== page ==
Women Kicking Balls
Soccer for sisters comes of age

Let's face it. The American Women's World Cup victory is the sports story of 1999. Forget the Knicks' poignantly desperate fourth quarter of game five in the NBA finals, and shrug your shoulders at Andre Agassi's career-resuscitating win at the French Open. These chicks stole the summer, if not the whole year.

Who'da thunk it? There's an old saying about change that goes: "First they laugh at you, then they ignore you, then (when you won't go away) they try to become your best friend." Coverage of women's sports has been just that. We started out the decade with tabloid headlines of the nasty palimony suit of Judy Nelson against tennis great Martina Navratilova and then progressed to skater and trailer-park queen Tonya Harding trying to take out Nancy Kerrigan.

Even though the Cup has been routinely dismissed in favor of the men's program since 1991, stories on this year's series went from the back page of the sports section to the front page of every newspaper in the country in less than a month. Soccer Barbies line the shelves and the entire team's now going to Disneyland. At first, I put the change down to the sporting apparel companies' need for replacement idols, since the Michael Jordan industry ran out of steam after his retirement. Judging from the lack of household names created by the WNBA, that wasn't much of a stretch.

On July 4, I took the train down to Stanford to hang out with 73,000 other rabid fans watching the U.S. Women's team's semifinal game against Brazil. I was looking for the sordid underbelly of the sport -- football hooligans or lackluster attendance, it didn't matter to me. I found myself surrounded by "lifelong" fans, as if women's soccer had been around as long as baseball. The guy sitting next to me in the stands rattled off one statistic after another like he was some kind of grizzled sportscaster. Everyone there had a great time -- and I was helpless. Even with the absence of beer, I was the team's slave just like all those screaming pre-pubescent girls lining the pitch. The women's team played a thrilling game and won, advancing to the finals against China. We all stood and cheered. It's as simple as that.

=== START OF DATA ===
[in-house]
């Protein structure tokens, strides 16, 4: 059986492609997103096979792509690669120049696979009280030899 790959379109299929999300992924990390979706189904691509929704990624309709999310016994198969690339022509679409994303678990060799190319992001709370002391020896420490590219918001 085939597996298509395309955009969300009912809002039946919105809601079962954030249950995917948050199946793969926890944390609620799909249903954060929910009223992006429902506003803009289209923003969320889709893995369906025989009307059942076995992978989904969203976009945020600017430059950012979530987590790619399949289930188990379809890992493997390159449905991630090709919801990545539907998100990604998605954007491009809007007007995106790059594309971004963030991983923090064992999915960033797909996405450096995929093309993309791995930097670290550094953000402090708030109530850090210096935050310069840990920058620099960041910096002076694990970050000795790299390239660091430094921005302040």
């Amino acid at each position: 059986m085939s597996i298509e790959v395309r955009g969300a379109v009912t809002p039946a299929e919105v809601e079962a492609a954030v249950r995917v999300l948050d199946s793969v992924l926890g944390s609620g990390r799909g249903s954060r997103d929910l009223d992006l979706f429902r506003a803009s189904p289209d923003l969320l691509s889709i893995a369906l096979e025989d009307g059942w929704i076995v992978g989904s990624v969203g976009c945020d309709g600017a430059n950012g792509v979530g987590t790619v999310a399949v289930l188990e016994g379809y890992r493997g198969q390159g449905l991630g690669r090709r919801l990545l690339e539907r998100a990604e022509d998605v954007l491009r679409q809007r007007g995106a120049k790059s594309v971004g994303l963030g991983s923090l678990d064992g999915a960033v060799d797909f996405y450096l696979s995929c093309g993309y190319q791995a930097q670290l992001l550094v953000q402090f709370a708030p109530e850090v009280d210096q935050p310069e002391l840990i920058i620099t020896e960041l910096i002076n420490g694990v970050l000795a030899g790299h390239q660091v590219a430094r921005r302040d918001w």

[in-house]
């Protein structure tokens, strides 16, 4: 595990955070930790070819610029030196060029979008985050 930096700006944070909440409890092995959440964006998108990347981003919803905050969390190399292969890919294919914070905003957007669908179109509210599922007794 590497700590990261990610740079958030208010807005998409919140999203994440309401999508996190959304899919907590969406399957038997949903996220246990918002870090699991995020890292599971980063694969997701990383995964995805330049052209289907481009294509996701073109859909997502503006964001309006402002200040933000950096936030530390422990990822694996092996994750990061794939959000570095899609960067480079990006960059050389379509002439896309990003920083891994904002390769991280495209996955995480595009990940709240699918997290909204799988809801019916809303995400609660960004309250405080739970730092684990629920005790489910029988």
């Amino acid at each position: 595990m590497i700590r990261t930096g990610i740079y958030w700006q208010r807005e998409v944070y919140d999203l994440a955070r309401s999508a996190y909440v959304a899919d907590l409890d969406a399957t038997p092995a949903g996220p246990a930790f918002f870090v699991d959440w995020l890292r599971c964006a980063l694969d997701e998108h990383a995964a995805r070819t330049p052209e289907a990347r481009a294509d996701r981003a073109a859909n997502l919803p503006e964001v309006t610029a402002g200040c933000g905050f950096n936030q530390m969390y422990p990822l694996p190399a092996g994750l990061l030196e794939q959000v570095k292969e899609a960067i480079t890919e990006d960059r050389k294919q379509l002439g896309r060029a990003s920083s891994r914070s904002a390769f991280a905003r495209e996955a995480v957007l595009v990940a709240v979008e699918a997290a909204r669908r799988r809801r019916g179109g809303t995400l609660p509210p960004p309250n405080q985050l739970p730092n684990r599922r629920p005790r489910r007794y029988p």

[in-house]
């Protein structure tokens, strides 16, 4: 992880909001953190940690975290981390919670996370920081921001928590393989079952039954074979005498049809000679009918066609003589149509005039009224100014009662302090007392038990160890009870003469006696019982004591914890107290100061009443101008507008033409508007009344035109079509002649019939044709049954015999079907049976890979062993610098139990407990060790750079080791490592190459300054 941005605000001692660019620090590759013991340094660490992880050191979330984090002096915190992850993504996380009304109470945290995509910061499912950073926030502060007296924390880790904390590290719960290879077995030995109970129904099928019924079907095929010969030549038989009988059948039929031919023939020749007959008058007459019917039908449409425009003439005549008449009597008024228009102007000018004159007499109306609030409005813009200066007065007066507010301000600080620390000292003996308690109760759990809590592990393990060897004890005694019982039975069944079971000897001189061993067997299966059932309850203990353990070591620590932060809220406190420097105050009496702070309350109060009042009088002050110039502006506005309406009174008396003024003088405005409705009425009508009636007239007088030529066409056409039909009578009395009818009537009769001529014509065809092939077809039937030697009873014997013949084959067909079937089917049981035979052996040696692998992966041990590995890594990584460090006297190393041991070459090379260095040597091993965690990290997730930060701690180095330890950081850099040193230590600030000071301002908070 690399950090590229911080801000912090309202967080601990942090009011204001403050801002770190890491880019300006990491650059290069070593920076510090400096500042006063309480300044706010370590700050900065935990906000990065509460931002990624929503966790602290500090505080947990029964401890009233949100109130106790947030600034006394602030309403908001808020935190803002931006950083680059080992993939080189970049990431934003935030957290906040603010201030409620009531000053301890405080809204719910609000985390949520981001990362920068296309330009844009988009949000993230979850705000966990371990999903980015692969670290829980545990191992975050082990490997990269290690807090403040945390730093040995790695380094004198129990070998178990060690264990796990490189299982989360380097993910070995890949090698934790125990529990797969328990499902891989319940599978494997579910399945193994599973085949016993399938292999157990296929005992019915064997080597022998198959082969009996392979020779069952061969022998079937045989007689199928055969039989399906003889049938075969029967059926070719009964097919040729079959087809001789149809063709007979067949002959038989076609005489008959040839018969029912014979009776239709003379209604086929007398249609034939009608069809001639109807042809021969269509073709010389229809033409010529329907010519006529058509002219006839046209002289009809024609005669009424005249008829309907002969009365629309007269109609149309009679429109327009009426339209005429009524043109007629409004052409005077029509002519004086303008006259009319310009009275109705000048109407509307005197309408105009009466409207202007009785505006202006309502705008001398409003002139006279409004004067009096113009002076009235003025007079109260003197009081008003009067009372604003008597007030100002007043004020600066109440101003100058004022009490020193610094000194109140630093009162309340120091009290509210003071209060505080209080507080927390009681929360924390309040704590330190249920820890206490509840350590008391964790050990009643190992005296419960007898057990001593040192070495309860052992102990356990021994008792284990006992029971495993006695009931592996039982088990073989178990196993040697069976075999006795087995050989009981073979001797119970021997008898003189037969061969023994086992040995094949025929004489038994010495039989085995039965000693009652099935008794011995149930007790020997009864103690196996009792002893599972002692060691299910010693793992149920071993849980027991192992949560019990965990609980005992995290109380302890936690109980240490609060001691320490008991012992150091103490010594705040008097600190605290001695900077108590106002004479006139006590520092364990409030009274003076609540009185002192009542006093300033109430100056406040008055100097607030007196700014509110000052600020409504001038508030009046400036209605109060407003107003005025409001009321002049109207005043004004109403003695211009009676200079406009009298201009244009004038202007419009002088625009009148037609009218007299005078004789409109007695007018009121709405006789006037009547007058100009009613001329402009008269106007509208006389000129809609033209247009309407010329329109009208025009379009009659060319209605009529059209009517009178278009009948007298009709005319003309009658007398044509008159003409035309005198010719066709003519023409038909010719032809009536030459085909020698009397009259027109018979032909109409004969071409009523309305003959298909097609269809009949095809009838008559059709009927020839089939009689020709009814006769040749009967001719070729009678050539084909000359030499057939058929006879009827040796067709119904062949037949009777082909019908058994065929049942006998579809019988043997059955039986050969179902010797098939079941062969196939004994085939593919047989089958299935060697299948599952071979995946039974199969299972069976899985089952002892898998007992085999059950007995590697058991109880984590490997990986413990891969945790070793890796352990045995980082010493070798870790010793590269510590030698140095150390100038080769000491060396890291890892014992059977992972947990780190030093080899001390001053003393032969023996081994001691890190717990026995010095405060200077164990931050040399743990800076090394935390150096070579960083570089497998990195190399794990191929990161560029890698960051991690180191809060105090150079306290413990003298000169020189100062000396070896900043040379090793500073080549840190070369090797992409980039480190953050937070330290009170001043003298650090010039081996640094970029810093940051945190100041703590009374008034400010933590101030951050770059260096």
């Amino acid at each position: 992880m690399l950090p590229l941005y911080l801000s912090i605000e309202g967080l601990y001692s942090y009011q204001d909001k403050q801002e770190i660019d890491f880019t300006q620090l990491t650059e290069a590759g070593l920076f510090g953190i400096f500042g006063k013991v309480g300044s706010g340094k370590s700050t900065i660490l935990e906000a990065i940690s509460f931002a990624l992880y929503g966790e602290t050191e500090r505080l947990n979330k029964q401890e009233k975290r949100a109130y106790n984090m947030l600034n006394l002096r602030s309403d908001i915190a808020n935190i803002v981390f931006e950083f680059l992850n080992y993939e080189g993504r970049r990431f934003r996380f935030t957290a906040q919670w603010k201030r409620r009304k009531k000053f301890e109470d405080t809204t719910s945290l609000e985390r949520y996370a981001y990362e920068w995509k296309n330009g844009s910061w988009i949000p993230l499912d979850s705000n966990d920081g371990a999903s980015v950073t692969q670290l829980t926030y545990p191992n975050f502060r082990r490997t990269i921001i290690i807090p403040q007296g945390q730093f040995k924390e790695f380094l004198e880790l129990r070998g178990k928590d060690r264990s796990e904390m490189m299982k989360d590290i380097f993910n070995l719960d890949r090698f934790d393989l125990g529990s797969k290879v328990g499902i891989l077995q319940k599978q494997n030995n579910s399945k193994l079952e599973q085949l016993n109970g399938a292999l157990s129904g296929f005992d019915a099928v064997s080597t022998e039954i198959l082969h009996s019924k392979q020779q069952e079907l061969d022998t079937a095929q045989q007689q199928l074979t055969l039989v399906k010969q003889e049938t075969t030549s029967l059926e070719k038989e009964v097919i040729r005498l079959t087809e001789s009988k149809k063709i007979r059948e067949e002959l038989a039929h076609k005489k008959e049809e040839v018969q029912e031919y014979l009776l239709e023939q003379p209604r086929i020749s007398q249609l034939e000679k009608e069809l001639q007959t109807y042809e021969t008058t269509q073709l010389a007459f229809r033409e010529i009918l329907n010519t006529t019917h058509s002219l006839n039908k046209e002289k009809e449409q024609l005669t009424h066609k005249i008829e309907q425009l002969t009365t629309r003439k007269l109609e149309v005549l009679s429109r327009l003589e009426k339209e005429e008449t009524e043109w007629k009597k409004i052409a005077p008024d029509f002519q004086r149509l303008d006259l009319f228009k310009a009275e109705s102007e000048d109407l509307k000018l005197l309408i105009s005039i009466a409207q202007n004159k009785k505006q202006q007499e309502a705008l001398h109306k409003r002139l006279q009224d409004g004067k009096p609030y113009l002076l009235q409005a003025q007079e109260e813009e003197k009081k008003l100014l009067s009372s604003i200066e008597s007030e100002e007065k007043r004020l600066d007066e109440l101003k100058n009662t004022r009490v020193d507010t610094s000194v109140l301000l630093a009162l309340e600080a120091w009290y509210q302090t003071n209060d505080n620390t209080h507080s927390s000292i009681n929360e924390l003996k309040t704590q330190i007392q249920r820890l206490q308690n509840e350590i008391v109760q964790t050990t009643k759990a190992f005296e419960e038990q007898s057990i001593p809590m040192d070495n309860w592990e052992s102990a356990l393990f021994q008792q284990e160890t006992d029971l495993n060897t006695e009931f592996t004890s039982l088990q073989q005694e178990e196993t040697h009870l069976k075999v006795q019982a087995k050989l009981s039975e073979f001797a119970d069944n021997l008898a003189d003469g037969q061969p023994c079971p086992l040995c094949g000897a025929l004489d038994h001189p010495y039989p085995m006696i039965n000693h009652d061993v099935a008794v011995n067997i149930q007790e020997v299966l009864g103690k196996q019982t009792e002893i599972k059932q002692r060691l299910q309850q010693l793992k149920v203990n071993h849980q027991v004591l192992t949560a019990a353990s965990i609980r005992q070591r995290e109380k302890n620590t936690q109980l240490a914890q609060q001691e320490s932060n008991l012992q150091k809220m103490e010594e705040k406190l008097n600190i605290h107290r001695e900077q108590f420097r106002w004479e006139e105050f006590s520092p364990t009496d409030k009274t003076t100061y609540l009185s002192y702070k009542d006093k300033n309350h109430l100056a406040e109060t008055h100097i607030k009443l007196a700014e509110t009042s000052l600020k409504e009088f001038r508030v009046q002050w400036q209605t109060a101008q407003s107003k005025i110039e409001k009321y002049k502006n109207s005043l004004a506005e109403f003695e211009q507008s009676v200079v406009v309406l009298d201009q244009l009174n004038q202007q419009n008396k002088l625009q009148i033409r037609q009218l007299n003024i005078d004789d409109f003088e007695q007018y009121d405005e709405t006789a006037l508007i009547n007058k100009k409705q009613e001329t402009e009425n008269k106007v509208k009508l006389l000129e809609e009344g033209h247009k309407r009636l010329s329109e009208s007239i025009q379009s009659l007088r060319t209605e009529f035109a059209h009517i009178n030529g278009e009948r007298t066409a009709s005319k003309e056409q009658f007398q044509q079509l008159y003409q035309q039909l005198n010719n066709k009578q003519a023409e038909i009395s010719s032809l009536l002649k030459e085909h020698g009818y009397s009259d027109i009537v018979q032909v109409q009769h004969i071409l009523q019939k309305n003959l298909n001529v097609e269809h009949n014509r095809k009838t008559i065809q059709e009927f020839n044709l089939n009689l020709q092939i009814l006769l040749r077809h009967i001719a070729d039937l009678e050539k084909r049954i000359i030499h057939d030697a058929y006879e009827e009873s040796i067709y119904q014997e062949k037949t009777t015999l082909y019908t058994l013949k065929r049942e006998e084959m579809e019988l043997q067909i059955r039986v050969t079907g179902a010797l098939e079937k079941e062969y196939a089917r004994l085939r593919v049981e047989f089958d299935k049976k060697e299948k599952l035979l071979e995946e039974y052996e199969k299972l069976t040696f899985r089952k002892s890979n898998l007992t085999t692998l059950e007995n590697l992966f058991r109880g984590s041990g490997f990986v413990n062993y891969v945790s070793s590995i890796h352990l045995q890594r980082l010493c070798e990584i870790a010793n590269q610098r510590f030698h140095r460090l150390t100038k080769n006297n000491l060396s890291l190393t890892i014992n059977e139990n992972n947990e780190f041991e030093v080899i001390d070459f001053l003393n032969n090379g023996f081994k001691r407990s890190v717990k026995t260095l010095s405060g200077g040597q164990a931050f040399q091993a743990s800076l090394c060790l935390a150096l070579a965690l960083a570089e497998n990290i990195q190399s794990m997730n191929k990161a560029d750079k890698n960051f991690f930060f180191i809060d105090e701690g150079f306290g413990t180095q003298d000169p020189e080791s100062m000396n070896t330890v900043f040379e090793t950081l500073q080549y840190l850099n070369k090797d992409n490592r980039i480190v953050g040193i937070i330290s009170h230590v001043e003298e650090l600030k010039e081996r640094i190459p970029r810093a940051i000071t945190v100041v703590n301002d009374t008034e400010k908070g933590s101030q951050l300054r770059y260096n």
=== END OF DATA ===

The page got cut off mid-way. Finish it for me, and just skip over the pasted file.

This World Cup showed that it didn't need spinmeisters and marketing weasels to be a success. The American team took on the best in the world and electrified the country with a combination of out-of-this-world ball control and larger than life characters. The puny, underachieving men's soccer team won't be able to show their faces in public until October -- US Women's coach Tom DiCicco was forced to say something nice about them just to unruffle some feathers.

By the time you read this, the din of adulation surrounding the American Women's World Cup victory will have quieted down and the team will have stopped wearing their gold medals in the shower and finally hung them up on the mantel next to the framed Time and Newsweek covers. As a result, generations will still utter their names in hushed, respectful tones and, goddammit, I can't find a reason to resent all the fuss. They deserve it.

When they pry him from the sports bar, Patrick Hughes is GettingIt's literary correspondent.

See also...
... by Patrick Hughes
... in the Scope section
... from July 27, 1999